Billionaire Patrick Soon-Shiong said his iD technology, software that identifies objects in real time, will help retailers become more than showrooms for competing online merchants.
In an interview on Bloomberg Television, Soon-Shiong said mobile phones and tablet computers such as Apple Inc. (AAPL)’s iPad can run the iD software from his NantWorks LLC, technology initially developed a decade ago for NASA’s Mars Rover, creating new commercial uses.
Best Buy Co. (BBY) and other retailers complain customers visit their stores to sample products and purchase later for less at online stores like Amazon.com Inc. (AMZN) The technology can recognize a building, such as a Starbucks cafe, communicate with a database and offer consumers a coupon, Soon-Shiong said. Grocery shoppers can point a device at cereal boxes for nutritional data or discounts, he said.
“You would go into a retail store, and all of a sudden the retail store would become a theme park and all the products would come to life,” Soon-Shiong said. “This allows retailers to not just be a showroom, but to become a theme park.”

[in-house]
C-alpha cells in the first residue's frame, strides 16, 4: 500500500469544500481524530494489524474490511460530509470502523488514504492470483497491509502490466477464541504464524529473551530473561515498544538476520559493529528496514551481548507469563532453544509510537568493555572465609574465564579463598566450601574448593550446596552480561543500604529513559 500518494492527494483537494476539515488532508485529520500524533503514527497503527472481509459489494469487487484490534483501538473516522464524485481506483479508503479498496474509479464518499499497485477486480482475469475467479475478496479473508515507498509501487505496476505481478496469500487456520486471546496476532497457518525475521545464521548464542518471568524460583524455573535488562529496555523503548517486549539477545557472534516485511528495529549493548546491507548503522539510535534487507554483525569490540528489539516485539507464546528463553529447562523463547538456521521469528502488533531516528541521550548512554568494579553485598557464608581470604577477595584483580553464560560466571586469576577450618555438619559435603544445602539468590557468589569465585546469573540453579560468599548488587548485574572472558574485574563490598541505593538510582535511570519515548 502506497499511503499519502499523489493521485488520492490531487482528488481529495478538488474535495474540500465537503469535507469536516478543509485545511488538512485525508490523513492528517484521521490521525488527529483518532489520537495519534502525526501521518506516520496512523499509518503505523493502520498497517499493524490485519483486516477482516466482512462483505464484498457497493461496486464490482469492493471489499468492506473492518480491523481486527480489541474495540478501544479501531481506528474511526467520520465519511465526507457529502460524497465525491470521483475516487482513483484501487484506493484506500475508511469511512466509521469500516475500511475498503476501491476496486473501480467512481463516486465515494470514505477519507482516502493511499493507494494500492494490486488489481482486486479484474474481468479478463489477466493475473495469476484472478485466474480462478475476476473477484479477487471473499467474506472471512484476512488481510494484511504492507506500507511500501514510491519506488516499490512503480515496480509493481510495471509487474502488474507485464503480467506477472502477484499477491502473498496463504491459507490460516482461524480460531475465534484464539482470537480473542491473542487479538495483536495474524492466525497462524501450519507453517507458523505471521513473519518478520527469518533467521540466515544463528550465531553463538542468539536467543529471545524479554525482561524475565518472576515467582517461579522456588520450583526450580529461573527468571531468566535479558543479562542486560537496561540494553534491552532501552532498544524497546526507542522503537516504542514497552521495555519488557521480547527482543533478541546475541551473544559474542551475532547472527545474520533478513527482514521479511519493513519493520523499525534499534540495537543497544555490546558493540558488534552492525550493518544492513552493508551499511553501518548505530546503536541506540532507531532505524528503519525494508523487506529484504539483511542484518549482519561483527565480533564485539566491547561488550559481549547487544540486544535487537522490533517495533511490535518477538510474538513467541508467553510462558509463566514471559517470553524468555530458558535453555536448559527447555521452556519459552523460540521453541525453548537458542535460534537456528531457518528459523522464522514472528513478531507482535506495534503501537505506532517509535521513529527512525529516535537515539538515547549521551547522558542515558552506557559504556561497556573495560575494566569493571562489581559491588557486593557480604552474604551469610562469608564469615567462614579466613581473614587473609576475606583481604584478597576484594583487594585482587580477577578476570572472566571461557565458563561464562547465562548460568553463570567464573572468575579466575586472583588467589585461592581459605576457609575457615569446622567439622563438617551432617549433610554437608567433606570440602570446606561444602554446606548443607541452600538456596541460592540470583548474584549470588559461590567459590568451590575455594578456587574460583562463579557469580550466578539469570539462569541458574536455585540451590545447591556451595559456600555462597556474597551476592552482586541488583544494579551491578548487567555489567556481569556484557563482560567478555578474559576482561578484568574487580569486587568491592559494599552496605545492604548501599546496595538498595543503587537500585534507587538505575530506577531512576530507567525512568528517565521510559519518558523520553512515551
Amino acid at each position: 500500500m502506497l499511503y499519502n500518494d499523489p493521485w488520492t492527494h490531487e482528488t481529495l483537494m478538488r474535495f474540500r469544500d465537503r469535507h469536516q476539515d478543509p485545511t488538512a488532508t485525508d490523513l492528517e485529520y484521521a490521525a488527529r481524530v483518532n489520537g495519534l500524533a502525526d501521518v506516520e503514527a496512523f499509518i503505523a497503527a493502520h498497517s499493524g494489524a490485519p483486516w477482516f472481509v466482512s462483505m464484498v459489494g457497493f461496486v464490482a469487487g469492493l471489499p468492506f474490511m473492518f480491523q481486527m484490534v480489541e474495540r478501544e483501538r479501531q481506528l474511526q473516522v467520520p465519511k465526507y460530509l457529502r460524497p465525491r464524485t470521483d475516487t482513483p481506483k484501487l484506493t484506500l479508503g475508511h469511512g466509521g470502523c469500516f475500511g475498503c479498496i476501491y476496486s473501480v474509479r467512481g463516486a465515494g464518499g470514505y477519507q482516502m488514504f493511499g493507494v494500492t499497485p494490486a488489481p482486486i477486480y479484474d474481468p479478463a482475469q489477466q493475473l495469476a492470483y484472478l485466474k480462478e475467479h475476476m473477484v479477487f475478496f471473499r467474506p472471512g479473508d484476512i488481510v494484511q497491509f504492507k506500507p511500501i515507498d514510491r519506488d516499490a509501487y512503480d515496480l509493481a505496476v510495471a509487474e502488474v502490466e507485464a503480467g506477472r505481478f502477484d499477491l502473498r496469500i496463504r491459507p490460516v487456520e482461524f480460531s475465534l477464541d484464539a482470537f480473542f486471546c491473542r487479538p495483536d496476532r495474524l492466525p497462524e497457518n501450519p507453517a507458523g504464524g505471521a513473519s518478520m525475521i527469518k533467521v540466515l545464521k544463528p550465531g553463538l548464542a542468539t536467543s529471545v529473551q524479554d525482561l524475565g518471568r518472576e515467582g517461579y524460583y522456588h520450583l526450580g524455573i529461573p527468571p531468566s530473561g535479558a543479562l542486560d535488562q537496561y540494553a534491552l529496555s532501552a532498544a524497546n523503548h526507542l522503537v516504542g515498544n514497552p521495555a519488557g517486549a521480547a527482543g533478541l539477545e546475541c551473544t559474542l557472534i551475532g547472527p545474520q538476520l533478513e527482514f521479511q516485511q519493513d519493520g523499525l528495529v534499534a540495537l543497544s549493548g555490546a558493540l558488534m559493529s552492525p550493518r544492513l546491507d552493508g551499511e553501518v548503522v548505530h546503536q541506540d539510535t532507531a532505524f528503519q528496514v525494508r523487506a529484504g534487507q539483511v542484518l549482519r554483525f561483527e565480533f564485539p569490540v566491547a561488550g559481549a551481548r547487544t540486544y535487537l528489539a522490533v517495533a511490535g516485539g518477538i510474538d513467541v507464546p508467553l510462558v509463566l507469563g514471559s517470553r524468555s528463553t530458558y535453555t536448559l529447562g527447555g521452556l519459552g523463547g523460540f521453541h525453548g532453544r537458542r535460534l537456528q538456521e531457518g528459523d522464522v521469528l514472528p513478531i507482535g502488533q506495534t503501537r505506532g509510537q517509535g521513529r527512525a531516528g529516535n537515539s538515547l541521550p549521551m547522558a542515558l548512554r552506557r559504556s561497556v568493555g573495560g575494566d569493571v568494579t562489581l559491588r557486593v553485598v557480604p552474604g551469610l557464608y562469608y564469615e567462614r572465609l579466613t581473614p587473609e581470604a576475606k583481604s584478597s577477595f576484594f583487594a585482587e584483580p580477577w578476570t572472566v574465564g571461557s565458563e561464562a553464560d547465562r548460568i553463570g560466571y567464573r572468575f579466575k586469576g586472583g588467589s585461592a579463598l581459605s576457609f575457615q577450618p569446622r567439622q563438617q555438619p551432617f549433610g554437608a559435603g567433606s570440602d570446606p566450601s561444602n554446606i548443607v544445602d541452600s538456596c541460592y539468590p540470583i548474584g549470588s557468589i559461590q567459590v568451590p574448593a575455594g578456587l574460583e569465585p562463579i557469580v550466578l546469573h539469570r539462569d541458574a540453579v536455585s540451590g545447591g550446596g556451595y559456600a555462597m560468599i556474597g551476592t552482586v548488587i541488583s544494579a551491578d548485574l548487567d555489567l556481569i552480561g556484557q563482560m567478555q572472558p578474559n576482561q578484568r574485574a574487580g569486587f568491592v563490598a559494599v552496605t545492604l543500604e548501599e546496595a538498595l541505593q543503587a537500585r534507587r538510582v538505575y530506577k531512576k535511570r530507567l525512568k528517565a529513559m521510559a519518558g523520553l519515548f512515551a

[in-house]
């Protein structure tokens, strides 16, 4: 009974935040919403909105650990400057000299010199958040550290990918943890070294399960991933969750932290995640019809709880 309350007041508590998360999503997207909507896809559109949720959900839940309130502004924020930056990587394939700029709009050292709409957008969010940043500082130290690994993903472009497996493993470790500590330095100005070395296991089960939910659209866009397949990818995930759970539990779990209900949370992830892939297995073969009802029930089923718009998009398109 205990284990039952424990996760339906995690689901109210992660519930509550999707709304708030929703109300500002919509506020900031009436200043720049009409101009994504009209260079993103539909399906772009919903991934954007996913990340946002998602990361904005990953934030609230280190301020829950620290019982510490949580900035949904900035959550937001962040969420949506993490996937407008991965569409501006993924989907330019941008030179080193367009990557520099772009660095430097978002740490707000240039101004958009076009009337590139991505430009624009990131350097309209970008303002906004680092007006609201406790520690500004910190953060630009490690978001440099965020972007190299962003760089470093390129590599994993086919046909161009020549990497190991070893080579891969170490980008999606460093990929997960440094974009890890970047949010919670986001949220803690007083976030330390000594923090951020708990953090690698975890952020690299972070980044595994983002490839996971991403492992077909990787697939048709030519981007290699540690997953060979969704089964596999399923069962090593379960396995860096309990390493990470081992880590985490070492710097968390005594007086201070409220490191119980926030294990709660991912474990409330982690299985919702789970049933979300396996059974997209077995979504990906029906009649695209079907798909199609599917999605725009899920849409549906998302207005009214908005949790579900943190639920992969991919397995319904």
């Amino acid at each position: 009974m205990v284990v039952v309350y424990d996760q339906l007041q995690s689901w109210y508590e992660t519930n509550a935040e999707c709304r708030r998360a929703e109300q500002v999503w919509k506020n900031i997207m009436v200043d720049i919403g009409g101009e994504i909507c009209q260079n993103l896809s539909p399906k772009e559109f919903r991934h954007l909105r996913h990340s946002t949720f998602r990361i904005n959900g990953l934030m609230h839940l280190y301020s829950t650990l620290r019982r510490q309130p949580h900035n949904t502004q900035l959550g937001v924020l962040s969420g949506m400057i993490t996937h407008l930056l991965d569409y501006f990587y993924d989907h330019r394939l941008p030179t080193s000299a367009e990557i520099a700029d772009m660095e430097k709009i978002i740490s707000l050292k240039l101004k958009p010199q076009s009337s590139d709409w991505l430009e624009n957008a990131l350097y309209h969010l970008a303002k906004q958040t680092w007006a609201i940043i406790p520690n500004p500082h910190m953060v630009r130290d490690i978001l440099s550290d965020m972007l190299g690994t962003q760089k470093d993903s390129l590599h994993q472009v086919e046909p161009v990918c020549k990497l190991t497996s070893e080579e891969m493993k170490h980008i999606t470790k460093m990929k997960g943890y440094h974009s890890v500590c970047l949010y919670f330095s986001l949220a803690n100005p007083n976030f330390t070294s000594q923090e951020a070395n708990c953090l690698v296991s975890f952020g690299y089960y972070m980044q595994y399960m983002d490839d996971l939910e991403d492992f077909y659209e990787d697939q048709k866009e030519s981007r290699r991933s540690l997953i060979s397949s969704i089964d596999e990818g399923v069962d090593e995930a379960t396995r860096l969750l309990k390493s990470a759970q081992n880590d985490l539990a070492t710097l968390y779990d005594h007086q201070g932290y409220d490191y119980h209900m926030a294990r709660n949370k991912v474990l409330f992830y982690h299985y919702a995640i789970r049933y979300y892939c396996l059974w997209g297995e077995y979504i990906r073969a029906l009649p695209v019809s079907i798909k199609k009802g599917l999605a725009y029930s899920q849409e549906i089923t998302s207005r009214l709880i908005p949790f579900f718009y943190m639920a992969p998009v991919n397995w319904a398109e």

Soon-Shiong is worth about $7.1 billion, according to the Bloomberg Billionaires Index. He sold APP Pharmaceuticals Inc. to Fresenius SE in 2008 for $4.6 billion and Abraxis BioScience Inc. in 2010 to Celgene Corp. (CELG) for $2.9 billion.
Originally, iD technology was also intended to assist the visually impaired, Soon-Shiong said. A user could hold an iD device in front of an open cupboard, for example, and hear the names of items inside.
Commercial applications have only become possible in the past few years, with faster processors and better digital cameras, Soon-Shiong said. In October, Los Angeles-based NantWorks formed a joint venture with Malibu, California-based Jakks Pacific Inc. (JAKK), DreamPlay Toys, to use the technology in toys. This week the companies announced a toy venture with Walt Disney Co. (DIS)
“We have been working on this for the last decade,” he said, referring to the techology.
Soon-Shiong is the second-largest stockholder in Jakks, according to data compiled by Bloomberg, with a 9 percent stake valued at about $25 million.
With the ability to create Internet links to images of objects in real time, the software also extends to Web search, Soon-Shiong said. A device will be able to recognize a photo in a newspaper, for example, and direct a user to a live newscast covering the same event, he said.
“The breakthrough we have made is the ability to recognize millions and millions of images,” Soon-Shiong said. “It has the ability to recognize 3-D objects and recognize moving images such as video.”
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